A week after the National League for Democracy (NLD) declined to take its seats in Parliament over an oath promising to safeguard the military-drafted Constitution, another controversy is emerging over the appointment to the legislature of a commander believed to have played a key role in crushing the 2007 Saffron Revolution.
The oath issue has now been set aside, thanks to the NLD’s decision on Monday to end its objections in response to appeals from party supporters, but the appointment of a colonel who allegedly ordered his troops to fire on protesting monks in 2007—variously identified as Aung Kyaw or Hla Myint Soe—could cause renewed tension.
The colonel, from Pegu-based Light Infantry Division (LID) 77, entered Parliament last week to replace one of 59 appointees who were reassigned as part of a reshuffle. Under Burma’s 2008 Constitution, 25 percent of seats in the legislature are reserved for armed forces appointees.
In an edited image widely circulating among Burmese Facebook users, the colonel is seen in one photograph speaking into a walkie-talkie, allegedly during the operation to crush monk-led protests in September 2007, and in another receiving his ID card as he prepared to enter Parliament last Monday.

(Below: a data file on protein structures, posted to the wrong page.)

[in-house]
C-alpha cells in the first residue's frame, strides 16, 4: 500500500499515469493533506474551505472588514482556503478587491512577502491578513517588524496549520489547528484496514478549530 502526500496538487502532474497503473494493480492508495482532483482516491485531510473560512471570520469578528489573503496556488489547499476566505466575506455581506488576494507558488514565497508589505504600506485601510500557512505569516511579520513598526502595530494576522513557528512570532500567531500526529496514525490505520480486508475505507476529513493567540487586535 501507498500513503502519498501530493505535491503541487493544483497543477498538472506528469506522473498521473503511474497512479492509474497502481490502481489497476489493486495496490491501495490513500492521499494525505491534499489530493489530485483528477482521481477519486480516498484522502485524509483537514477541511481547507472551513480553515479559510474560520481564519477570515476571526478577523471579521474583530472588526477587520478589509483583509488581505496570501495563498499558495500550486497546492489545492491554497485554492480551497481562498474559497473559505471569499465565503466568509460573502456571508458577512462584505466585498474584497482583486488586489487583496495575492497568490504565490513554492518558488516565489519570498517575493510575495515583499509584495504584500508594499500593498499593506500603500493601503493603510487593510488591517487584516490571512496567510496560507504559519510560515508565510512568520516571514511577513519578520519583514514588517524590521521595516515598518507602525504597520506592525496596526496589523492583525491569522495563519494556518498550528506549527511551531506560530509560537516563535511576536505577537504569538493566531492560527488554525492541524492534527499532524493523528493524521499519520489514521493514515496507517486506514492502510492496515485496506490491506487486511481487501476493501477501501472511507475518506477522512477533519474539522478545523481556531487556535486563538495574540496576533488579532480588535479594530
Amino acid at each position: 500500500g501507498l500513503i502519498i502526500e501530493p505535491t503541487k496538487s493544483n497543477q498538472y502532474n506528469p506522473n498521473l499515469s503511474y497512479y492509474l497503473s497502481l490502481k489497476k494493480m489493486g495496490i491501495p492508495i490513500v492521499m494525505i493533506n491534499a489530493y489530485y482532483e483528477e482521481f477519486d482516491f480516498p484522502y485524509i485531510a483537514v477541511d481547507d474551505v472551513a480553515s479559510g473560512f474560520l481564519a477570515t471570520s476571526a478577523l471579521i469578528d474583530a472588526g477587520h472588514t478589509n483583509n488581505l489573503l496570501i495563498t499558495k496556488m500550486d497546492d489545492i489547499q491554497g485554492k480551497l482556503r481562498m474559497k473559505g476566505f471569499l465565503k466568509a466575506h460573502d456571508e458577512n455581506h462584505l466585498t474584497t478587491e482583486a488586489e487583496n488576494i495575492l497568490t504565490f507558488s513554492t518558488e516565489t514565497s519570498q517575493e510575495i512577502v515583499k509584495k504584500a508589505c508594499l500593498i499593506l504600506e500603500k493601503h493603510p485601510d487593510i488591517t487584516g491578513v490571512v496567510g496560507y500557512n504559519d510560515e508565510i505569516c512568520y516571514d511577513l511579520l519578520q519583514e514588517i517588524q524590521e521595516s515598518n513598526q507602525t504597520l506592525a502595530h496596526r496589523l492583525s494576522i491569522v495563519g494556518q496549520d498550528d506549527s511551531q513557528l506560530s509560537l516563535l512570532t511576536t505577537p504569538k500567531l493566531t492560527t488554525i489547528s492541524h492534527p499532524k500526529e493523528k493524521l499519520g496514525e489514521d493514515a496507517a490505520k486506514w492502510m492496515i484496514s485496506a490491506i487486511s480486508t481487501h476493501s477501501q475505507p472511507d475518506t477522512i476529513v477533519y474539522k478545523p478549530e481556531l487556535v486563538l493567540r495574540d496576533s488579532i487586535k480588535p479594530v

In both photos, he is wearing the same uniform. The only difference is that in the more recent photo, he has an additional star on his shoulder, indicating his promotion from lieutenant-colonel to colonel.
Many Facebook users, convinced that both photos show the same man, and that he was involved in a deadly crackdown believed to have claimed at least 30 lives, have expressed outrage.
Readers of The Irrawaddy’s Burmese-language website, which has published an article on the photos, have voiced similar sentiments.
“Criminals who killed and beat the Monks are now at Parliament,” wrote one reader who identified himself as Ko Phone.